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Death of my childhood

They say that your childhood ends the minute you realize you’re going to die. That you are just a mortal lump of flesh that will (albeit incomprehensibly far into a distant future since you’re only 10 and a half) expire and only leave a mere nothingness behind. That your childhood ends when you comprehend that just as outer space is infinite, you will only live once and when you die you will be be dead for infinities infinity, for ever and ever, all the way into oblivion.
My childhood ended a little earlier than that. It happened the first time someone I held in high regard let me down. I don’t mean my parents, even if to most children their parents are infallible gods, because mine had already failed me numerous times by having wills of their own and succumbing to emotional displays of affection that excluded me, so I already knew that they could be faulty and were, close to, but not omnipotent. I’m talking about my heroes, my muses, my celebrity gods who made rock that rolled and nudged my heart like a butterfly’s proboscis and who, even though I was too young to know even a word of English back then, spoke directly to me.

The Beatles.

One day I was casually eavesdropping on my fathers adult conversation with his adult friends, while watching the pickup run along the vinyl tracks of Yellow Submarine, and I overheard the words that would slay my poor innocent childhood and spit on its remains. My father laughed and said: “Yellow Submarine, huh… You’d have to be on some really mad drugs to come up with a song like that!”
My heart skipped a beat. The Beatles… had something to do with drugs? It couldn’t be. Drugs were bad, surely the great Paul Meckarty and John Lemon would know that! It couldn’t be true, it had to be a mistake, a cruel joke, a misunderstanding. My heroes were pure and knightly and would never dabble in those dangerous things that were either chemical and looked like flour or was like those star-shaped green things that grew among my parents tomato plants out behind the shed. I wouldn’t stand for talk like that about The Beatles.

“Daddy?” My jaw set but my lower lip trembling I approached him and his friends as they sat around the kitchen table drinking amber liquid that came in cans and smelled like stale bread.

“What, sweetie?” He patted me on the head and scratched me behind my ear. He always touched me as if I was a dog, not in a demeaning way, just out of the awkwardness he felt around this little being that wasn’t yet an actual real person and who had, somehow, come from him. I knew he would give it to me straight. He didn’t believe in patronizing children and had never lied to me about anything, even when I had requested information that a child’s mind isn’t yet developed enough to process.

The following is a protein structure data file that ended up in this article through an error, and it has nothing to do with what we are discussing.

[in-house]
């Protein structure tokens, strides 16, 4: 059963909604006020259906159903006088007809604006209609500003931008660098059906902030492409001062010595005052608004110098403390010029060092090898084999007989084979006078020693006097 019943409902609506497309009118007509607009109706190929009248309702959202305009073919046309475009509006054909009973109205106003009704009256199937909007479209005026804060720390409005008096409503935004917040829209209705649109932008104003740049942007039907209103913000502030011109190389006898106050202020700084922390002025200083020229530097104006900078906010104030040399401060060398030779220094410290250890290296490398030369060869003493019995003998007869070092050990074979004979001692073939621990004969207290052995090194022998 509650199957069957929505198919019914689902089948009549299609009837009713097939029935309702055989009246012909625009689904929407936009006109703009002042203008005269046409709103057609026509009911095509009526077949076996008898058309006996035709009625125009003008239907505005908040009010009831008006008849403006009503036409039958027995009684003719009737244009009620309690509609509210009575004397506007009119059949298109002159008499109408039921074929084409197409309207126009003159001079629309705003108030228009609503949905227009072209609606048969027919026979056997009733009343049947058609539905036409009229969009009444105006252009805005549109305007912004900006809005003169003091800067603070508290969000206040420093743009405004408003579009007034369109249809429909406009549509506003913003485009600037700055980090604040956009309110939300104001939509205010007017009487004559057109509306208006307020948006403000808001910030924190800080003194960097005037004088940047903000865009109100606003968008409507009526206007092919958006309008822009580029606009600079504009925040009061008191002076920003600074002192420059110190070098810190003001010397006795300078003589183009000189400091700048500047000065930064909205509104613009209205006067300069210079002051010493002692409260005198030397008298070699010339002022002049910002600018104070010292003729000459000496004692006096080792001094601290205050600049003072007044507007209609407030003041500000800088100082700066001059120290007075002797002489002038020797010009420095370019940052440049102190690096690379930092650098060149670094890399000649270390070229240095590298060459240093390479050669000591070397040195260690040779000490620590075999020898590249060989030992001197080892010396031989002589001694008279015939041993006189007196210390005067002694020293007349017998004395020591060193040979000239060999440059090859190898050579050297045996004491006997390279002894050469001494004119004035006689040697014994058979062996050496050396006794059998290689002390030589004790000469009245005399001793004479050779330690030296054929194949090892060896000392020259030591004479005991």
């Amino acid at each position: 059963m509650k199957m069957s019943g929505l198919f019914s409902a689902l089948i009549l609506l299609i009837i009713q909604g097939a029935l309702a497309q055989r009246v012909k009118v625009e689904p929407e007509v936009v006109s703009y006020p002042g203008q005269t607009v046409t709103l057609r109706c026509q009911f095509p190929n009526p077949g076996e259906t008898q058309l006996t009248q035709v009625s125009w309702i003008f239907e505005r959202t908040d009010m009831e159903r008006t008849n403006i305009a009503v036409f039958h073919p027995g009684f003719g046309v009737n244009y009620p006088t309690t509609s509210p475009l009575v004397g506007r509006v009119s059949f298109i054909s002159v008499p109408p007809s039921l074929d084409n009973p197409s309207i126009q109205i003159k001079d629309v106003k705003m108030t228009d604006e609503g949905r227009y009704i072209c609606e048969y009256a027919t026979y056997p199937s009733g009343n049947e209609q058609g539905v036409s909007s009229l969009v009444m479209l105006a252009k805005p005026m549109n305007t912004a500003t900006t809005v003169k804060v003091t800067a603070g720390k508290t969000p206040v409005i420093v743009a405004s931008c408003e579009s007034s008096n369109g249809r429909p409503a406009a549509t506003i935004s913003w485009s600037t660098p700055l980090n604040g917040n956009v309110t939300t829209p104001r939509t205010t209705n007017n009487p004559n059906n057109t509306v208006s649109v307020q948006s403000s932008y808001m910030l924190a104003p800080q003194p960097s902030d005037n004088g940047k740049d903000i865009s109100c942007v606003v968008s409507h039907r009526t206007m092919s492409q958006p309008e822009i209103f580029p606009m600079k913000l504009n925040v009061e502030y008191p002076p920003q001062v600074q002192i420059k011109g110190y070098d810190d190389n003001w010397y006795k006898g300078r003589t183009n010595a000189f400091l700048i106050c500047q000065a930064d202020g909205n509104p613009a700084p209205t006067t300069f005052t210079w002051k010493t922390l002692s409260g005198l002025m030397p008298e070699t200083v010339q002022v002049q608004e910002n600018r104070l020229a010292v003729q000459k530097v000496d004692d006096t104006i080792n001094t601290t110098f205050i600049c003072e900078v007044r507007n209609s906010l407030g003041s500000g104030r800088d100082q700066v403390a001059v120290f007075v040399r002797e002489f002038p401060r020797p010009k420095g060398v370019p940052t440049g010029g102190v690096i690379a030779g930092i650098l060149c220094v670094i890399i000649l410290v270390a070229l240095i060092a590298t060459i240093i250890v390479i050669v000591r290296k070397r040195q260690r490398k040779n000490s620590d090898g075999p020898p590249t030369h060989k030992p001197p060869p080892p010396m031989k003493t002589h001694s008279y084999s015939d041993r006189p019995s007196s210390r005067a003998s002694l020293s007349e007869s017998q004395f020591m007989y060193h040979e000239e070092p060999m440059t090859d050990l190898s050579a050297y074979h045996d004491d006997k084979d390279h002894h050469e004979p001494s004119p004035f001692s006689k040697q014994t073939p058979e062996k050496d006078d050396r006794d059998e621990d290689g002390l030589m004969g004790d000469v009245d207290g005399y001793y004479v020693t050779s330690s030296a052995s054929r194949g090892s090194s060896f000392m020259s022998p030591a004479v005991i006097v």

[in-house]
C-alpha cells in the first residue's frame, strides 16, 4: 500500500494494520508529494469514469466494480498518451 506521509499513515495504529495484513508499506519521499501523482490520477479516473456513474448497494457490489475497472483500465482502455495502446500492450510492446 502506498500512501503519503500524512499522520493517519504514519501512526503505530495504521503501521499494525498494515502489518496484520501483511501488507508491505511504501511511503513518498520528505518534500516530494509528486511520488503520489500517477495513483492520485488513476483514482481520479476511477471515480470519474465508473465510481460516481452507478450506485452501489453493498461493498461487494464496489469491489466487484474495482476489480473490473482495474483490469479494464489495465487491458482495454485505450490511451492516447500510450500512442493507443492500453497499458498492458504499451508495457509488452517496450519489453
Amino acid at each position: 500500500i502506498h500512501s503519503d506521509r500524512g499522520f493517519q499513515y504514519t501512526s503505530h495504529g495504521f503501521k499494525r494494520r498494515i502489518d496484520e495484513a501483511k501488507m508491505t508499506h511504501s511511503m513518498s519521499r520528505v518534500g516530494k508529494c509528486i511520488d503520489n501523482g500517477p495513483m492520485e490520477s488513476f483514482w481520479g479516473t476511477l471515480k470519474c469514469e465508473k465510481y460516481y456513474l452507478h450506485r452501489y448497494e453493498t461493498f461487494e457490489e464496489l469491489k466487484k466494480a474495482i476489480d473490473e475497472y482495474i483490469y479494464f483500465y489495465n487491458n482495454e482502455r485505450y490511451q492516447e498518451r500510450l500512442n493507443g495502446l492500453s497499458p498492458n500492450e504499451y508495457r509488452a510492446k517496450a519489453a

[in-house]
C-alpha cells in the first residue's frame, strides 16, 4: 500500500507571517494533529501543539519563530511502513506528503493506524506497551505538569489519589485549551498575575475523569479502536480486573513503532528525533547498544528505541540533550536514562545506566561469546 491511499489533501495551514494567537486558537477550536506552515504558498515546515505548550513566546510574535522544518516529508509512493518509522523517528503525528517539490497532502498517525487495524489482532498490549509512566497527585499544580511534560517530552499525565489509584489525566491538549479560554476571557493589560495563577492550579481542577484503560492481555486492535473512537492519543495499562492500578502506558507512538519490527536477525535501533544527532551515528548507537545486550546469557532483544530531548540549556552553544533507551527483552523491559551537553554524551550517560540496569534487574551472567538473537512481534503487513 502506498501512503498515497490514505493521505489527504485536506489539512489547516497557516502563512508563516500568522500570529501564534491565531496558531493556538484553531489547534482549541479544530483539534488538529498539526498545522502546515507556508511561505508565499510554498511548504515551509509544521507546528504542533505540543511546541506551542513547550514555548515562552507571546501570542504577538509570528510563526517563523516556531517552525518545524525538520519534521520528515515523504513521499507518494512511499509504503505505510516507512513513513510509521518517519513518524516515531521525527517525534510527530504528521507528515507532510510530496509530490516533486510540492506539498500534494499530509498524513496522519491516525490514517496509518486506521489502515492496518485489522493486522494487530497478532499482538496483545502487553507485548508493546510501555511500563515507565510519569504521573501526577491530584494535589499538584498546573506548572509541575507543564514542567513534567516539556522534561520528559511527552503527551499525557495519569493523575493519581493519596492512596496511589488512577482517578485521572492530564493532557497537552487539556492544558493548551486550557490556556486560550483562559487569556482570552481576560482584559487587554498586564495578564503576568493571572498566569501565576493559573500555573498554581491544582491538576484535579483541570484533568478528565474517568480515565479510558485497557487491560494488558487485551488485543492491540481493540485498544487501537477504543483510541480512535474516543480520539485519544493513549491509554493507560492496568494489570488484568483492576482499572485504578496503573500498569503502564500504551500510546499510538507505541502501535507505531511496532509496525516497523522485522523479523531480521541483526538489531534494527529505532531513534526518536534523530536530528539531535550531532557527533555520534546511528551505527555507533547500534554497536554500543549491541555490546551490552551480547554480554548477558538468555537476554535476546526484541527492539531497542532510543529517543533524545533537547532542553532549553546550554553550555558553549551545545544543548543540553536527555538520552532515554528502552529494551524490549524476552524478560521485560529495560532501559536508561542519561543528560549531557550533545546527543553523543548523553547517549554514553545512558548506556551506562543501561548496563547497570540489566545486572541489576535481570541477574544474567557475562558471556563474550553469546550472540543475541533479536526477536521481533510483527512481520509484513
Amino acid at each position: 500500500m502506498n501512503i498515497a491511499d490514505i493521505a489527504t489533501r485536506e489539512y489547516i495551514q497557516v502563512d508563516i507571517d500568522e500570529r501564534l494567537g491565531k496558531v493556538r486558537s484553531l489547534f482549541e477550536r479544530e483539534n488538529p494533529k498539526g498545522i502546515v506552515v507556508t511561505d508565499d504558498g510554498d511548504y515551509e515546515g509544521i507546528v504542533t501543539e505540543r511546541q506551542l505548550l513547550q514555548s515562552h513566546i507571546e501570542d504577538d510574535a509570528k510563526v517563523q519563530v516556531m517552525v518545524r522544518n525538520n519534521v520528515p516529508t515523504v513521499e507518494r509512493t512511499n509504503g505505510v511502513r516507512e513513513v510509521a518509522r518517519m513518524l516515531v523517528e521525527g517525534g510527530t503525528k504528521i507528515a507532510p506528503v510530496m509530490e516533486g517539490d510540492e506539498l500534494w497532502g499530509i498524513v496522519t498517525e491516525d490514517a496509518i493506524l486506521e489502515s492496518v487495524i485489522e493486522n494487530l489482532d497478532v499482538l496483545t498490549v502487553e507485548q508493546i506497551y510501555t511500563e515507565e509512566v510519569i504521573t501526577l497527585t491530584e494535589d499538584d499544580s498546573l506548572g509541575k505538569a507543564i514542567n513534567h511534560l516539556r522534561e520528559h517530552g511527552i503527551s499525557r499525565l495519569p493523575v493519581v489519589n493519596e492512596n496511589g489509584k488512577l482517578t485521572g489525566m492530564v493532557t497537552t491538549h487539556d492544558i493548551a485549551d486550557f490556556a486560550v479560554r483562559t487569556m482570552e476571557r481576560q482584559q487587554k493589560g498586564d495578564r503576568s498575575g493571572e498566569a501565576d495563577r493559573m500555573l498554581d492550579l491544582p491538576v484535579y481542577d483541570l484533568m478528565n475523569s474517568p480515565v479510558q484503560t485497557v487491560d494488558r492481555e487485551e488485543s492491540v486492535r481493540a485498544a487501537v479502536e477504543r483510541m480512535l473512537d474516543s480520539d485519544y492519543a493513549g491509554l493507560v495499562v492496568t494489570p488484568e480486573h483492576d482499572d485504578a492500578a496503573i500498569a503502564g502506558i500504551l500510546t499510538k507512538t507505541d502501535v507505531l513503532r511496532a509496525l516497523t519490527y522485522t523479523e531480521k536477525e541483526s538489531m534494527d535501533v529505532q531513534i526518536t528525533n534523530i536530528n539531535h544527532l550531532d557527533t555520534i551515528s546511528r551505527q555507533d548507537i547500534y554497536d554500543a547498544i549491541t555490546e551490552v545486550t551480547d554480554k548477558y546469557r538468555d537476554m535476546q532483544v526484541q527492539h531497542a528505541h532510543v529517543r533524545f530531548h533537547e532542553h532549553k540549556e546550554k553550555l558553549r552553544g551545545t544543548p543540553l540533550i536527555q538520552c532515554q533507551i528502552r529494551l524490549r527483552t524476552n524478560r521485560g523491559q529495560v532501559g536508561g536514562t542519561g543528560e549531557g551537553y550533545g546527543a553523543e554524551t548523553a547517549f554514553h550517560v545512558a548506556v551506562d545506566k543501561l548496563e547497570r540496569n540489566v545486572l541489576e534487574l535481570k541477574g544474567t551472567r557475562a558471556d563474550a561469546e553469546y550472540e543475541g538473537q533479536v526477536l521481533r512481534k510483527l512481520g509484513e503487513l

“Did The Beatles really take drugs?” There was no going back now.

“Are you kidding? They were completely off their heads on that shit. It’s a wonder none of them died of it!”

The disappointment made it hard to breathe. I broke down crying and threw myself into his arms while his friends hid their faces behind their hands and tried in vain to stifle their laughter at my childlike despair. My father held me awkwardly to his chest and pounded me in the back with his palm (the way men always hug their dudes) until my ribs ached and my teeth rattled. Then he dislodged himself and held me by the shoulders at arm’s length.

“Listen. Don’t ever trust anyone, don’t ever put your faith in anyone. You are responsible for your own happiness and other people’s failure to live up to your expectations will only hurt you if you let it. No one is above you.”

I was 8.

Spider life and me

There’s something foul living in this body. The smell is that of something rotting. It’s the dead spider inside. She crawled in, and then she died. She laid a bunch of eggs somewhere in the uterus and they have started to hatch.

That tingling feeling when I think of you is actually thousands of tiny spider legs drumming their way through my body. The local pharmacy has no cure. Various creams that take away fungus, itch and unpleasant odours. Unpleasant odour? It is unpleasant.

My uterus is scratched where her rough body has layed pressed against the tissue walls and it’s full of swollen infected boils where she’s bitten me. They say I’m lucky.

Her children are curious little beings. When I look into a mirror I can sometimes see their sharp hairy fangs poking out through the skin, followed closely by black shiny eye beads. When they catch me looking they quickly withdraw into my head, snickering. I chase them with razors.

When I cut I see blood, my own mixed with her filthy. As her children grow bigger, they stop fitting in the smaller veins. If I’m to get them I must aim for the thicker veins deeper inside. Maybe I can kill them all before I lose too much blood. Wouldn’t that be lucky.

The water here knows all my secrets. It gets mixed up with me when I bathe or wash down pills. Through the pipes of the entire building the tell-tale water runs, whispering and laughing. When I go down to the basement the washing machines glance at each other and roll their eyes. She tried to drown herself again. Can you believe that?

I keep threatening the spiders. If I die, where will you live?! I scream at my reflection. They snicker among themselves and one or two of them whispers that dead is just as good. They say they feed off of the things I eat. Maybe they’re just trying to put thoughts in my head but I’ve stopped eating just to be on the safe side.

I threaten them with doctors. What if I should find someone who can actually help me, who can remove them? But they won’t let themselves be fooled. They know I don’t dare go outside. 

Because when I walk too fast, they start running, their little legs hammering through my veins and then I think of you.